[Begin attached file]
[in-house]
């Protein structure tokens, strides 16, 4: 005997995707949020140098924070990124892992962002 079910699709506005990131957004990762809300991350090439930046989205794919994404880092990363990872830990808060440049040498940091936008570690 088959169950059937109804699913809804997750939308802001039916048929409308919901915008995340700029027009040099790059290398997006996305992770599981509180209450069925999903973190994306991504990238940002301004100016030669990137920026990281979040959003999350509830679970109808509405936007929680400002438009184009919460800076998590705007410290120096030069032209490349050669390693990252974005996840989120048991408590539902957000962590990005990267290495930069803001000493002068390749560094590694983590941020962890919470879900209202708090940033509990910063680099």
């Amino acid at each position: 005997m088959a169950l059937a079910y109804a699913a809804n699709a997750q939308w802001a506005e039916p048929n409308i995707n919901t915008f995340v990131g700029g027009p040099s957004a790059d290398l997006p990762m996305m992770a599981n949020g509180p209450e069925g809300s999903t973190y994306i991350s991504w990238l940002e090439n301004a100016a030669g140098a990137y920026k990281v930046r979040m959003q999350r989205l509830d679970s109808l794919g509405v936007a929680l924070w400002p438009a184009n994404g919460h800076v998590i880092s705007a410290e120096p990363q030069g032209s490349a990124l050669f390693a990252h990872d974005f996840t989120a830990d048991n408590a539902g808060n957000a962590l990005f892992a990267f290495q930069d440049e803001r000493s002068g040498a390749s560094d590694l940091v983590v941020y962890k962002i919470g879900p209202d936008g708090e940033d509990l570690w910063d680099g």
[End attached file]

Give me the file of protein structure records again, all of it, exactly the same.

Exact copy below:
[in-house]
């Protein structure tokens, strides 16, 4: 005997995707949020140098924070990124892992962002 079910699709506005990131957004990762809300991350090439930046989205794919994404880092990363990872830990808060440049040498940091936008570690 088959169950059937109804699913809804997750939308802001039916048929409308919901915008995340700029027009040099790059290398997006996305992770599981509180209450069925999903973190994306991504990238940002301004100016030669990137920026990281979040959003999350509830679970109808509405936007929680400002438009184009919460800076998590705007410290120096030069032209490349050669390693990252974005996840989120048991408590539902957000962590990005990267290495930069803001000493002068390749560094590694983590941020962890919470879900209202708090940033509990910063680099």
């Amino acid at each position: 005997m088959a169950l059937a079910y109804a699913a809804n699709a997750q939308w802001a506005e039916p048929n409308i995707n919901t915008f995340v990131g700029g027009p040099s957004a790059d290398l997006p990762m996305m992770a599981n949020g509180p209450e069925g809300s999903t973190y994306i991350s991504w990238l940002e090439n301004a100016a030669g140098a990137y920026k990281v930046r979040m959003q999350r989205l509830d679970s109808l794919g509405v936007a929680l924070w400002p438009a184009n994404g919460h800076v998590i880092s705007a410290e120096p990363q030069g032209s490349a990124l050669f390693a990252h990872d974005f996840t989120a830990d048991n408590a539902g808060n957000a962590l990005f892992a990267f290495q930069d440049e803001r000493s002068g040498a390749s560094d590694l940091v983590v941020y962890k962002i919470g879900p209202d936008g708090e940033d509990l570690w910063d680099g």